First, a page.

Depictions of women in chocolate advertisements have evolved with the times. A comparison of chocolate advertisements from today to chocolate advertisements from the pre-1950s demonstrate that at least some chocolate advertisers have made an effort to reject some aspects of traditional gender roles. However, a closer look at these ads suggests that these more “independent” and “empowered” women are frequently reduced to crazed chocoholics, and thus, they contribute to their own longstanding and troublesome feminine stereotypes of irrationality and instability.
In some sense, one could argue that the way women are portrayed in modern day chocolate advertisements is a step up from those from the chocolate advertisements that dominated the first half of the 1900s.
This 1944 Whitman’s ad is one of many in which chocolate companies marketed their products as gifts for men to bring home to their patiently waiting wives. The apron tied around the woman’s waist in particular highlights her role as a housewife, and she happily embraces her husband, who appears to have returned home to her from war with a box of Whitman’s chocolates. Depictions of well-dressed, white housewives waiting for their husbands joyfully embracing their chocolate-carrying, breadwinning husbands became something of an archetype in chocolate advertising.
This contemporary 3 Musketeers commercial below encapsulates a later-developed trend that Robertson describes in her book Chocolate, Women, and Empire. Now, chocolate advertisers began to present women as “narcissistic consumers” “seduced by the chocolates themselves” while “men literally fade[d] into the background” (Robertson).
While one might even celebrate that they have chosen to depict a more independent and diverse set of women, it is important to note this portrayal of women is equally flawed. They are dressed in serious, professional attire, but it is clear that we as viewers are not meant to take these women seriously. Each goes crazy at the sight of chocolate, hollering suggestive lines at the man carrying the chocolate bar and surrendering all dignity to jump wildly at the bar when it floats into the air. Again, while advertisers may have pushed past some elements of traditional gender roles, advertisements characterizing women as crazed chocoholics are hardly an improvement. Just as women once lost their identity in chocolate advertisements “in devotion to a man,” in these ads, their identities are “subsumed by their consumption habits” (Robertson).
Moreover, such crazed depictions of women contribute to harmful and longstanding stereotypes of women as irrational and unstable. This is exacerbated by their contrast to the men, depicted in these same advertisements as sensible and grounded “reality anchors” (Elliott & Wootton). Take another look at the 3 Musketeers commercial. This is precisely the role that the bewildered man in the advertisement fulfills. Unlike the man, a “carrier of a normal, socially inscribed sense of rationality,” the women, irrational and unstable, are “less securely anchored in everyday reality and conventional forms of reality” (Elliott & Wootton). The prevalence of these gendered characterizations in advertising solidify perceived differences between men and women. In this way, despite their modern rejection of some of the constraints of traditional gender roles, many modern day chocolate advertisements continue an old trend of diminishing and demean women for the sake of humor and sales.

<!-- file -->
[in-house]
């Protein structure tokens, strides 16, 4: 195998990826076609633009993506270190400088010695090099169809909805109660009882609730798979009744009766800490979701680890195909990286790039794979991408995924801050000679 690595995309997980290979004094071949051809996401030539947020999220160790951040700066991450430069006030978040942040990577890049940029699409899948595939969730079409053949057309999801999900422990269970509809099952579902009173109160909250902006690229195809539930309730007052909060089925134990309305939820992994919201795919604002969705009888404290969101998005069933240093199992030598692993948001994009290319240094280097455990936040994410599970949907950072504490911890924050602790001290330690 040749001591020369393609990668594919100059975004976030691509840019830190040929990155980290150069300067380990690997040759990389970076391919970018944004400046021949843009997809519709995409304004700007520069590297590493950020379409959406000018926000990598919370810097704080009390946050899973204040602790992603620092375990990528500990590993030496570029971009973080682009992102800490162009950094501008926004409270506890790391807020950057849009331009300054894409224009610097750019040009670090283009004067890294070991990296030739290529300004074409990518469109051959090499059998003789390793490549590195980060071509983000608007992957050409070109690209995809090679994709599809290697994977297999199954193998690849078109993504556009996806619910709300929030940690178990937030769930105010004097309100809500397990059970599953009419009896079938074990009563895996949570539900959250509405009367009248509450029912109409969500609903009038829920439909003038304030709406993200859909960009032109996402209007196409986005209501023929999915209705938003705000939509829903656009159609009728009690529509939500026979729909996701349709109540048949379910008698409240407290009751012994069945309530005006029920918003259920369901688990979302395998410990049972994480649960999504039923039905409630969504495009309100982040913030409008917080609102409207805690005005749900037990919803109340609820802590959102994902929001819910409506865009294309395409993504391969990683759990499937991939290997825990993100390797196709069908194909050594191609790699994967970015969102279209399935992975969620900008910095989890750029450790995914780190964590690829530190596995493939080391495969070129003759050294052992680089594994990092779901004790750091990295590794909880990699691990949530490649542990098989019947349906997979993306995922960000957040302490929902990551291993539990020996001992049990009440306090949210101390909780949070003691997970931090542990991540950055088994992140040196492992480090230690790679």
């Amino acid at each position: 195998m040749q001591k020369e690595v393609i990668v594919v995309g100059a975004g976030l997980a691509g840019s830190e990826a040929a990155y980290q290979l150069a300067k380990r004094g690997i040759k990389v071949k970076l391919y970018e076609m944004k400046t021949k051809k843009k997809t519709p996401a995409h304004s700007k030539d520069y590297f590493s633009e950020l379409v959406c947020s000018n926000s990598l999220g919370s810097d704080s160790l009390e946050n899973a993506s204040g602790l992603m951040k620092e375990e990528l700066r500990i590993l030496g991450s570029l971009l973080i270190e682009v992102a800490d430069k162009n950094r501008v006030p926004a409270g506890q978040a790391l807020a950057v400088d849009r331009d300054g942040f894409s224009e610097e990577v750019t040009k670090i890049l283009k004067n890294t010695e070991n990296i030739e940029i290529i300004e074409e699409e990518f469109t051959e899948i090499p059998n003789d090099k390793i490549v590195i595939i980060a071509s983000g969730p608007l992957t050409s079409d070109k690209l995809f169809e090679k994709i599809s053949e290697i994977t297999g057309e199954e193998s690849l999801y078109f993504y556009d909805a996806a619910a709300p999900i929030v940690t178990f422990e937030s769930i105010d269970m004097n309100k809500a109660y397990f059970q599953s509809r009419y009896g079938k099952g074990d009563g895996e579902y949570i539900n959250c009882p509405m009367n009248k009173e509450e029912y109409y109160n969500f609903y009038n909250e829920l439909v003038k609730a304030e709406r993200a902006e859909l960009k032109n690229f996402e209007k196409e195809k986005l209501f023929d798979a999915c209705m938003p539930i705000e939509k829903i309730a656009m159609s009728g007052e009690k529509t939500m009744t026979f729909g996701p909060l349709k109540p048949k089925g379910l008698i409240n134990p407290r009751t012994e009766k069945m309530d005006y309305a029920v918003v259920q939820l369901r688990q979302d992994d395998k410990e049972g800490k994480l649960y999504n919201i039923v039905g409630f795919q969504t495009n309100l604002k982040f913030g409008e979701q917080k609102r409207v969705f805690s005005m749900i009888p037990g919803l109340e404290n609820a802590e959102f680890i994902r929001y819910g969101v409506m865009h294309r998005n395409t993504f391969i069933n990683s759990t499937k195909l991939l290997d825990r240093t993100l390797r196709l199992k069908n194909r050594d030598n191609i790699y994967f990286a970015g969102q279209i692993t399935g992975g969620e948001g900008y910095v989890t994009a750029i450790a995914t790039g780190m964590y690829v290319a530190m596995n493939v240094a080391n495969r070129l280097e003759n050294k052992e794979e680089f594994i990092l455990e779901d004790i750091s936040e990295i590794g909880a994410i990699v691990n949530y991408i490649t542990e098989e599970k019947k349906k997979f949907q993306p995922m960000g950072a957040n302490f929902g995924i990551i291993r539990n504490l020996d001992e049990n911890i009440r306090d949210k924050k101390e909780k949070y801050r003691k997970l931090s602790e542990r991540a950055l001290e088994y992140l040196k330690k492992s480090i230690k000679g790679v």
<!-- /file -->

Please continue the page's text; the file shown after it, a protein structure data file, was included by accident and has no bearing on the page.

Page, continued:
Still, there is something humorous and sellable about the idea of people going crazy for an irresistible chocolate bar, and there is a way to retain it without having to perpetuate negative stereotypes of women. We therefore took the idea behind the 3 Musketeers commercial and remade it into a more female-friendly still advertisement.
We included people of diverse age, race, and gender all in pursuit of the floating chocolate bar. We borrowed the motto (“one for all, and all for one”) from the book after which the candy bar was named to emphasize that this one chocolate bar appeals to all, and all are desperate to get their hands on the chocolate. Thus, we demonstrate it is possible to highlight the “irresistible” appeal of chocolate without degrading women.
While some may argue that there have been some legitimate improvements in contemporary chocolate advertising, the way chocolate companies continue to capitalize on harmful stereotypes of women is far from modern, and there is a true irony in the way chocolate advertisers insidiously demean the very consumers they wish to target. As consumers constantly exposed to these kinds of gendered stereotypes, it is important to view these advertisements with a critical eye so that we can detect and reject these generalizations.
“20 Interesting Vintage Candy Ads.” Neat Designs. NeatDesigns, n.d. Web. 8 Apr. 2015.
3 Musketeers “Catwalk” N.d. Youtube, 1 Sept. 2011. Web. 8 Apr. 2015.
Elliott, J., and A. J. Wootton. “Some Ritual Idioms of Gender in British Television Advertising.” Sociological Review 45.3 (1997): 437-52. Wiley Online Library. Web. 6 Apr. 2015.
Robertson, Emma. Chocolate, Women and Empire: A Social and Cultural History. Manchester: Manchester UP, 2009. Print.